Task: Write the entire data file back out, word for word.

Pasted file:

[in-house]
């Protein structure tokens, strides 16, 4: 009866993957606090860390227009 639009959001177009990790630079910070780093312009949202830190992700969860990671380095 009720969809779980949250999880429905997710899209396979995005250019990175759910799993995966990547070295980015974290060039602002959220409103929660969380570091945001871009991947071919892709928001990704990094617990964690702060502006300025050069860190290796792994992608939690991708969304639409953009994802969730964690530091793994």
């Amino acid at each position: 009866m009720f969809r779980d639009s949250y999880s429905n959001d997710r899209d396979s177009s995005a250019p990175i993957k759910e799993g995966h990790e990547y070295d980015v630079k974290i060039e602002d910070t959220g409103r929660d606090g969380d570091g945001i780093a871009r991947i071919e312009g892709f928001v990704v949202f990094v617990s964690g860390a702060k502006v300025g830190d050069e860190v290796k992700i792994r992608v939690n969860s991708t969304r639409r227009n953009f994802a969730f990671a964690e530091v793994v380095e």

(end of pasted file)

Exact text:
[in-house]
């Protein structure tokens, strides 16, 4: 009866993957606090860390227009 639009959001177009990790630079910070780093312009949202830190992700969860990671380095 009720969809779980949250999880429905997710899209396979995005250019990175759910799993995966990547070295980015974290060039602002959220409103929660969380570091945001871009991947071919892709928001990704990094617990964690702060502006300025050069860190290796792994992608939690991708969304639409953009994802969730964690530091793994």
């Amino acid at each position: 009866m009720f969809r779980d639009s949250y999880s429905n959001d997710r899209d396979s177009s995005a250019p990175i993957k759910e799993g995966h990790e990547y070295d980015v630079k974290i060039e602002d910070t959220g409103r929660d606090g969380d570091g945001i780093a871009r991947i071919e312009g892709f928001v990704v949202f990094v617990s964690g860390a702060k502006v300025g830190d050069e860190v290796k992700i792994r992608v939690n969860s991708t969304r639409r227009n953009f994802a969730f990671a964690e530091v793994v380095e």